A really touchy subject that I have is friendship. I don’t really hang out with people nor talk about anime a whole lot in public. The friends that I have at school stay at school, and that’s the way it’s been for a long time. I study, do my work, laugh a lot, then head home to catch the simulcasts! So looking back at my freshman year, was I excited to start? Waiting for new things? Not really, but this new freshman girl, Tomoko, expects her whole world to change when she starts high school – and for the greater good!
Kuroki Tomoko is a boring girl; she googled it. The kid spends hours, even nights, watching anime, playing otome games and browsing the web. In middle school, her best friend, Yu-chan, and herself were “really cool,” and now entering high school, she intends to keep that middle school rep. She expects her new school life to be like it is in her anime: eating on the roof, sitting by the window, casually flirting with boys . . . Instead, she’s an unnoticeable, hobbling disaster that can’t even say goodbye to her own teacher! Unsocial, flat-chested, bags so large under her eyes it’s a wonder she can even hold her head as high as she does! But she’s determined to achieve flawless, and that’s all that matters, right?
I could spend this entire review saying how relatable Tomoko is, but I’ll leave those sunrises for you. Kuroki is a fragile, shaggy black-haired little girl, her main feature being her bulbous, emerald and sleep-deprived sagging eyes. Though a failure, Tomoko always tries to do what all of the popular kids in anime do. She merely wants to fit in with her peers by trying new things and improving her social status. With that said, her perseverance is unmatched by any other character out there! She never gives up, telling herself constantly that “there’s still plenty of time left to change!” And that’s why I love this cute mess :3
Kuroki isn’t that perfect, however, as she never follows follows up on her training to become recognized by the world. Coming so close in her many new experiences, she either turns back running and crying or fails so miserably that it just becomes sad to watch her and this show. If she truly wanted to become popular, she would’ve stayed in each game just a little longer to see what’s beyond the credits, so to speak.
The other characters, Tomoko’s realistic mom and dad, her easily-angered brother Tomoki, and her transformed old friend Yu-chan are great when supporting Kuroki throughout the show. They never bring her down (except for Yu-chan being a hottie) or ruin the anime. Her family and friend are good contrast to her abstract way of thinking. Later we are introduced to the student council president, who hides in the back calmly and gracefully giving Tomoko the attention she wants; a pure role model to follow.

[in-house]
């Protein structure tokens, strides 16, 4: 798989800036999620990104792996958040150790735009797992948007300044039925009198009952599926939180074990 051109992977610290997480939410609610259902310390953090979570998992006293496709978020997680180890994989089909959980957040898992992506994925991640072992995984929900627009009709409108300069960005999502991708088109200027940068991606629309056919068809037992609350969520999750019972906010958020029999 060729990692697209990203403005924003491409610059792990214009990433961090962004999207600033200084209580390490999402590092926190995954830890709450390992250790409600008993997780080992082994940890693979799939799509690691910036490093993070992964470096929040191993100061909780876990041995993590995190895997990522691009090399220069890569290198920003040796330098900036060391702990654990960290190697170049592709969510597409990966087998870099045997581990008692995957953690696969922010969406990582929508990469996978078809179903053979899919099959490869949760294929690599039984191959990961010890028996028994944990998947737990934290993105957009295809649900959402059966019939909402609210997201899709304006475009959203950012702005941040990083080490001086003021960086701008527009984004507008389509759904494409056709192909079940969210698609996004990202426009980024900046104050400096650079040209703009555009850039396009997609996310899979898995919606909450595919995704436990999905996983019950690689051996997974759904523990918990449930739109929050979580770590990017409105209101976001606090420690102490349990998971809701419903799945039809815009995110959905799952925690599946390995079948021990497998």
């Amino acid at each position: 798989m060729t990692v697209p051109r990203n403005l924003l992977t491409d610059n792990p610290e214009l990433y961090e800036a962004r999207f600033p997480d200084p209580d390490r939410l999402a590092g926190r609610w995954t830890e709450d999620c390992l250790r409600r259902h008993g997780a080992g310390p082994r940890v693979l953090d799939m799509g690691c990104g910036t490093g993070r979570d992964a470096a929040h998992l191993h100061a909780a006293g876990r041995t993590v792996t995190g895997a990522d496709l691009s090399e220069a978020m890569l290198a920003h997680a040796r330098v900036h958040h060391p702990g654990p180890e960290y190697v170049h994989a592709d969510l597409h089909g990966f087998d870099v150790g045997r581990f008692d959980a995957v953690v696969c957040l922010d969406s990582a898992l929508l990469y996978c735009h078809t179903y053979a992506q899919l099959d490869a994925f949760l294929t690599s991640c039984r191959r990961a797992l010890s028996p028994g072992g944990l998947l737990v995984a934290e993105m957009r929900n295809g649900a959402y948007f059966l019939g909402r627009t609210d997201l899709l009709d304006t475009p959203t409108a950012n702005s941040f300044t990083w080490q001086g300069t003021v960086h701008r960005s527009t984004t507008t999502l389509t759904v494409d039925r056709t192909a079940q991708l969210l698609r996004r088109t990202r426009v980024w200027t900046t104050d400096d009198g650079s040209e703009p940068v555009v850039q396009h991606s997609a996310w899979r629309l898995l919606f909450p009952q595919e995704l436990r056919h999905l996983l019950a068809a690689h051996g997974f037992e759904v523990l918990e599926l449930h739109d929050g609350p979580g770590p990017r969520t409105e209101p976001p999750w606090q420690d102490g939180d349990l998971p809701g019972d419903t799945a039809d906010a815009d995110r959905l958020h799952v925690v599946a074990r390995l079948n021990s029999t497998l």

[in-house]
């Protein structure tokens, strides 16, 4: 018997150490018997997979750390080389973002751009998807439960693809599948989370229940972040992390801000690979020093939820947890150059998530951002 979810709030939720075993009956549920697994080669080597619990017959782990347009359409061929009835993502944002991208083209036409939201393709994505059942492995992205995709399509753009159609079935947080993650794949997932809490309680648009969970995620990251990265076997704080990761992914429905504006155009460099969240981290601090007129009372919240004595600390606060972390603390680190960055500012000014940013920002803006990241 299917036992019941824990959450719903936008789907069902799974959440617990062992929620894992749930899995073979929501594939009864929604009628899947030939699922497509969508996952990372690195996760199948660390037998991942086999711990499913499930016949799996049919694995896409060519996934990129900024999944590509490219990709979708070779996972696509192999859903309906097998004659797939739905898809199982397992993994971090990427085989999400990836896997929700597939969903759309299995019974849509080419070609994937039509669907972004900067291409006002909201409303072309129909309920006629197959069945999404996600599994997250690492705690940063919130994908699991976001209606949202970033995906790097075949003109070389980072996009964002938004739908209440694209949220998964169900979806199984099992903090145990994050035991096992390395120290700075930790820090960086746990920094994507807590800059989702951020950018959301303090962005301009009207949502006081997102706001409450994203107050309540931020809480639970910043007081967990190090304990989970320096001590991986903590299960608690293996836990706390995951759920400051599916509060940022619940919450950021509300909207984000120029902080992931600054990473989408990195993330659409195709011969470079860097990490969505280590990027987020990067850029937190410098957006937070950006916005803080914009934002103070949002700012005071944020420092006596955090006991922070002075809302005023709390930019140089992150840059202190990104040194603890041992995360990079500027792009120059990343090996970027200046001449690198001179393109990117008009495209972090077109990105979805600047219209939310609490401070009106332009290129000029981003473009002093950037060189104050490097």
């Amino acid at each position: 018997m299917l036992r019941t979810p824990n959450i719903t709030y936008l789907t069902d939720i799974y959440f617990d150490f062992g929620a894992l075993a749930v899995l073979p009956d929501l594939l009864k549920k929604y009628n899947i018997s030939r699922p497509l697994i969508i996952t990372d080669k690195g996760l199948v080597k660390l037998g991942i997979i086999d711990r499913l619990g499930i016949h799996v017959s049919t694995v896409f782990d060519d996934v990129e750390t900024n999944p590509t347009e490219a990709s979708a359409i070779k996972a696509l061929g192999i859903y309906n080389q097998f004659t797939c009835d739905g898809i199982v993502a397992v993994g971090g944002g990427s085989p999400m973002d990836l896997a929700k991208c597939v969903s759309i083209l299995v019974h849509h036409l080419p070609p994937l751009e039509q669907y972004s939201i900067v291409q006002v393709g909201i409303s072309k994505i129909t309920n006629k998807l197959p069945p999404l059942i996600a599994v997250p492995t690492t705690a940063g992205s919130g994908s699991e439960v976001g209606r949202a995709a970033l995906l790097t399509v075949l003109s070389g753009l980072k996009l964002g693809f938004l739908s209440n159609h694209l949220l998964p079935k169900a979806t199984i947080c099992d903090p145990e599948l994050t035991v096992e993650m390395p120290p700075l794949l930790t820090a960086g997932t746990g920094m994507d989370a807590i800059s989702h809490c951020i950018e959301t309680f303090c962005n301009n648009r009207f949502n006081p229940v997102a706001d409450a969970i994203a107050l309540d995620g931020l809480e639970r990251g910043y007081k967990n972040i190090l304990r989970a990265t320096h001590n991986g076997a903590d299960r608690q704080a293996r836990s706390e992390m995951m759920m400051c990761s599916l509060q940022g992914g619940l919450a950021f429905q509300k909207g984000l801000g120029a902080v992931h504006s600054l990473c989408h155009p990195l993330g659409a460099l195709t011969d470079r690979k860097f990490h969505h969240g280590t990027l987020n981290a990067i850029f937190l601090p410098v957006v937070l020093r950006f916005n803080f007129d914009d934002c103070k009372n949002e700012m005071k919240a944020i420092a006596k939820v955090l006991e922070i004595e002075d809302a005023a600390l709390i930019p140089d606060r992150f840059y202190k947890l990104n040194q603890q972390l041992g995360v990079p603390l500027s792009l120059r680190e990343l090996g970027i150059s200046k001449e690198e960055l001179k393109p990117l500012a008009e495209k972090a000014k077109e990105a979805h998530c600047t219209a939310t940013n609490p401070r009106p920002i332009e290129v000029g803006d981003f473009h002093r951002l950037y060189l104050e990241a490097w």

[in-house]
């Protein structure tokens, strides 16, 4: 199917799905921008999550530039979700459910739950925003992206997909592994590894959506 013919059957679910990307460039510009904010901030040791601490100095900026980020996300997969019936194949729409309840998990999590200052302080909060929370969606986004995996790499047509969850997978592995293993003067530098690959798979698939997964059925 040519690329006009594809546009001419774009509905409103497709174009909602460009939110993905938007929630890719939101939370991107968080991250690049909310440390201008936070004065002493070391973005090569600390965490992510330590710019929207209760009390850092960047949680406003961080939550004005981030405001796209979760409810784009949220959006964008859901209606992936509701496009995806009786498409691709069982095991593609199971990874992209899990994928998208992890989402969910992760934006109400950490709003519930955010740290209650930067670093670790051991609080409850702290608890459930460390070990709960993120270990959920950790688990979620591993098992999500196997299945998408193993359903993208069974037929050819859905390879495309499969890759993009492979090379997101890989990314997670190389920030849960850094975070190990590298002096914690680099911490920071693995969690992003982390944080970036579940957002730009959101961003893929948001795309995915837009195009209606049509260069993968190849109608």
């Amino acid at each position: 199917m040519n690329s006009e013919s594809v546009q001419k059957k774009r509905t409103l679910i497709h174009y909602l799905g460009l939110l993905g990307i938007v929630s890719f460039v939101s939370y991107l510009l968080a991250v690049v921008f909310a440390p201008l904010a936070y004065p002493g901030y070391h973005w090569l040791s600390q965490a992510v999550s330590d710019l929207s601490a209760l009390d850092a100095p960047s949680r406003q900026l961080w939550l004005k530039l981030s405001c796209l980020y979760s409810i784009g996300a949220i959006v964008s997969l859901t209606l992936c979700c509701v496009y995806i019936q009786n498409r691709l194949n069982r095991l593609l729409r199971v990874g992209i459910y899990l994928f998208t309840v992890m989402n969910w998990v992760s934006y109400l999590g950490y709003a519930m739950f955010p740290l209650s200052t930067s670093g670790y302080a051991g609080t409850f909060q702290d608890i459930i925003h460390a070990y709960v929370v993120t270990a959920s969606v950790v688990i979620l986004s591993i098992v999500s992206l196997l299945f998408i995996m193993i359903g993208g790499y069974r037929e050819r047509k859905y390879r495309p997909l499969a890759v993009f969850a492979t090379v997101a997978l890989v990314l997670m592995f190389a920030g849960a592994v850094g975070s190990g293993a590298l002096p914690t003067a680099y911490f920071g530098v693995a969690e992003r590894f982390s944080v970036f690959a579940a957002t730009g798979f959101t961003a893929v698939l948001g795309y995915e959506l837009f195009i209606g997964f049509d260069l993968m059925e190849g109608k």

Visually, I am reminded of Negima!? when I watch this anime. The show features a unique geometric lighting that highlights what is important or what you as a viewer should be following. The anime even grayscale individuals, Kuroki included, to show depression or if they are unimportant. Tomoko herself gets many intense and brightly colored scenes that capture her anger or stress, which are just hilarious. As for the graphics, it’s hit or miss, really. I was fond of them.
Okay, I don’t like screamo music. At all. But this opening, “No Matter How I Look at It, It’s You Guys’ Fault I’m Not Popular!” by Konomi Suzuki and Kiba of Akiba is hardcore punk . . . and I find myself drawn to it and its powerfully flashy scenes. It is an exaggerated yet symbolic song of struggle – ideal for this anime.
The rest of the OST is filled with what feels like old-timey film or game music, just updated. Many of the tracks are foolish piano melodies or outlandish tunes, while some are clearly made from a soundboard of sorts. It’s hard to describe, yet I don’t really need to since it’s nothing outstanding.
I feel a male audience is best suited for this anime, for my sister only took pity upon Kuroki Tomoko, realizing that she herself wasn’t that much of a loser and saw right through the comedy. Boys would sympathize, then move on to attempt to enjoy the hilarity behind the small details of the show.
WataMote was hilarious and tons of fun at first, but it doesn’t really resolve itself. By the end Tomoko is still an unsocial loner; however, the student council president does catch her eye. Perhaps if it had like 2-3 more episodes or an OVA for resolution so that I could forgive Kuroki for her mistakes, because it certainly doesn’t need a sequel to drag things out. I enjoyed this anime’s fresh/complex comedy, but not its tragedy. WataMote was great; it just wasn’t done quite yet.
Presently, a copy of the anime by Sentai Filmworks with a fabulously dubbed Tomoko by Monica Rial sits on my shelf waiting for a text from its best friend or a “hey” from a super hot boy – “Screw you guys.” – Kuroki Tomoki
This was a great way to spend parts of my winter vacation. I hope you are all doing well, too! A “hello” to my new followers and those already following! You’re all choosing the right cafe to relax at 😉 Hit the like or follow button for more material and until next time, this has been
– Takuto, your host